Saturday, June 23, 2007

BART (Bay Area Rapid Transit) San Francisco, California

BART (Bay Area Rapid Transit) is a 95-mile (152-kilometer) automated rapid-transit system, the first of the “new generation” of such systems in the United States. By the end of the twentieth century there were thirteen in operation, including Washington, D.C. (opened 1976), Atlanta (1979), and Miami (1986). BART has thirty-nine stations on five lines radiating out from San Francisco to serve Contra Costa and Alameda Counties in the eastern Bay Area of northern California.

In 1947 a joint Army-Navy review board, predicted that another connecting link between San Francisco and Oakland would be needed to prevent intolerable traffic congestion on the Bay Bridge. It proposed the construction of a tube to carry high-speed electric trains under the waters of the bay. Four years later the California State Legislature created the San Francisco Bay Area Rapid Transit Commission and charged it with finding a long-term transportation solution in the context of environmental problems, not least among them the danger from earthquakes. After six years of investigation, the commission concluded that any transportation plan would have to be part of a total regional development plan. Because no such plan existed, the commission prepared a coordinated master strategy, later adopted by the Association of Bay Area Governments.

The commission’s most economical transportation solution was to establish a five-county rapid-transit

district, with the task of building and operating a high-speed rapid rail network linking major commercial centers with suburban nodes. The San Francisco BART District was formed, comprising the counties Alameda, Contra Costa, Marin, San Francisco, and San Mateo. Plans were made for a revolutionary rapid-transit system. Electric trains would run on grade-separated corridors at maximum speeds of 80 mph (128 kph) and averaging around 45 mph (72 kph). Sophisticated, well-appointed vehicles would compete with private automobiles in the Bay Area, and well-designed, conveniently located stations would be built.

By mid-1961, after extensive public consultation, the final plan was submitted to the five counties for approval. San Mateo County was unconvinced and withdrew from the scheme in December. Marin County also withdrew a few months later, not only because it could not sustain its share of the cost but also because there were questions about the feasibility of running trains across the Golden Gate Bridge. The original proposal was therefore revised as a three-county plan, providing links across the bay between San Francisco and Contra Costa and Alameda. Those counties accepted the BART Composite Report in July 1962.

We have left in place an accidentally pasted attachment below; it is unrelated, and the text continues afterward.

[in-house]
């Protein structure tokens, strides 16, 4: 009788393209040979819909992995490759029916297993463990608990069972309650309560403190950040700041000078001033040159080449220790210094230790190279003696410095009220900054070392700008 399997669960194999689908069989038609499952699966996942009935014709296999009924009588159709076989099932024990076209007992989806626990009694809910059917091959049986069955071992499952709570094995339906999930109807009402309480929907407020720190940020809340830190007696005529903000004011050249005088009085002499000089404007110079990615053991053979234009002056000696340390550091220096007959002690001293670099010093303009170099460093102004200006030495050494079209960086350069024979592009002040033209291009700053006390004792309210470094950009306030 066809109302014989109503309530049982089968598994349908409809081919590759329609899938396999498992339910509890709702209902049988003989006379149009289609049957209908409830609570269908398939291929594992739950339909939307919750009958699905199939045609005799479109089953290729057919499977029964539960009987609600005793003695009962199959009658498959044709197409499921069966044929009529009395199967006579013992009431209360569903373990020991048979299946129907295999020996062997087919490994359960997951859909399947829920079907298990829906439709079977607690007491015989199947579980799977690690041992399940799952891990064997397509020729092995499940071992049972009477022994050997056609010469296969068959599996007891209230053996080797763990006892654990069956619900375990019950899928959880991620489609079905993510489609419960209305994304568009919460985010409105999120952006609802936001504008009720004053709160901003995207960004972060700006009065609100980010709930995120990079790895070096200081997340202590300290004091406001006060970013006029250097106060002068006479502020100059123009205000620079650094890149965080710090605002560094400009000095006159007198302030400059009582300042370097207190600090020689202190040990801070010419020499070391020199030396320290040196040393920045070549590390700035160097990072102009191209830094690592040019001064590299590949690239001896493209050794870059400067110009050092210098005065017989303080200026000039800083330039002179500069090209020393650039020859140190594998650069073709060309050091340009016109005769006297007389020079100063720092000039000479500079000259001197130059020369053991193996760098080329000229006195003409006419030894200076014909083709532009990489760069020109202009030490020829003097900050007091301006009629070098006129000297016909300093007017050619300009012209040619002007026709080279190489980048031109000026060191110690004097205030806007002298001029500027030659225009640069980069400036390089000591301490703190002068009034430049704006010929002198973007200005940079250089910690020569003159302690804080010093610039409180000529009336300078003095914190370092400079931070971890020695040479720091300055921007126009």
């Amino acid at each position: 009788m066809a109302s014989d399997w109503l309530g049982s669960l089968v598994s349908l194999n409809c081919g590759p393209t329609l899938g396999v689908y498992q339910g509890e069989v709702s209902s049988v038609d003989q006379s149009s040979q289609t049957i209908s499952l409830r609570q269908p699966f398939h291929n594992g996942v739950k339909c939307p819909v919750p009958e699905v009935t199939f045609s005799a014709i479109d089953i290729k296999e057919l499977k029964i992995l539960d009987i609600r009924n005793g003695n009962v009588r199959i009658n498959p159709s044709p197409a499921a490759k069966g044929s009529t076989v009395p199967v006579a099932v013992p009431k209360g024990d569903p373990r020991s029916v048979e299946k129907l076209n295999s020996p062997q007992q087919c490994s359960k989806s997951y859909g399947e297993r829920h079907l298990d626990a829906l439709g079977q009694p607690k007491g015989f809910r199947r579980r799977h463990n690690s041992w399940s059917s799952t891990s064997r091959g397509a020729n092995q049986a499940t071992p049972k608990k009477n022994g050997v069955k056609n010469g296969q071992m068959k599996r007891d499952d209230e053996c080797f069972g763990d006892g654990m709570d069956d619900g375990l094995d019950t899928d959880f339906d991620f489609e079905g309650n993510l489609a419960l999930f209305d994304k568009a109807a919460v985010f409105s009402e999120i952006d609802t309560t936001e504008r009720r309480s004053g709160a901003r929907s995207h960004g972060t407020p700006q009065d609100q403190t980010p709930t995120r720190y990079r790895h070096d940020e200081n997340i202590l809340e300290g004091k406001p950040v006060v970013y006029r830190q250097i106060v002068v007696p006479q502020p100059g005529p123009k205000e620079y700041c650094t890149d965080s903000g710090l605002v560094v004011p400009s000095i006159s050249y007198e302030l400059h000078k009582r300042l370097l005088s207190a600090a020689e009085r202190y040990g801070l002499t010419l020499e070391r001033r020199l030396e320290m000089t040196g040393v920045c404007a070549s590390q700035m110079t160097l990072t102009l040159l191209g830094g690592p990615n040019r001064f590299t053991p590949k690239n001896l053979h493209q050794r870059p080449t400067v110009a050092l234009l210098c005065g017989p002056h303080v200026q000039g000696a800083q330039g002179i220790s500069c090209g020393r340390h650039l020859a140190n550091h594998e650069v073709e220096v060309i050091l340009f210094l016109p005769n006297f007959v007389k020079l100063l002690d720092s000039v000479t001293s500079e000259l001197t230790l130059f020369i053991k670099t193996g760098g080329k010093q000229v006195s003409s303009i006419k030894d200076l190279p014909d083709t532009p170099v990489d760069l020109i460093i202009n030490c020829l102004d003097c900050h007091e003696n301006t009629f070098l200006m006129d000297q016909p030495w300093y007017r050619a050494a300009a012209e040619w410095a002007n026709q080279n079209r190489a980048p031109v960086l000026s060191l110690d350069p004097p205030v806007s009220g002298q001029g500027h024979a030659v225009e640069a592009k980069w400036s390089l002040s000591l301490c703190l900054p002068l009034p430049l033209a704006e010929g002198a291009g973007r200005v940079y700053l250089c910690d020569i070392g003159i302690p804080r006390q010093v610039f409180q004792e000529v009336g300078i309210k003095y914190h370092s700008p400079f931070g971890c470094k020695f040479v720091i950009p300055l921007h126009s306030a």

As part of the following November’s general election, voters approved a $792 million bond issue to finance the high-speed transit system and to rebuild 3.5 miles (5.6 kilometers) of the San Francisco Municipal Railway. The estimated $133 million cost of the Transbay Tube was to be funded by Bay Bridge tolls. The rolling stock, which would run on 1,000-volt direct current, was estimated to cost another $71 million, and the total cost of the system was projected at $996 million—the largest public works project ever undertaken by local residents in the United States. There were to be many delays, and costs would inevitably rise, eventually totaling $1.62 billion.

Parsons-Brinckerhoff-Tudor-Bechtel was the consortium appointed to manage the project, consisting of Parsons-Brinckerhoff-Quade and Douglas (the New York originators of the first plan); and from San Francisco, Tudor Engineering Company and the Bechtel Corporation, BART construction began on 19 June 1964, on the Diablo Test Track in Contra Costa County; completed ten months later, it was used to develop and test the vehicular system.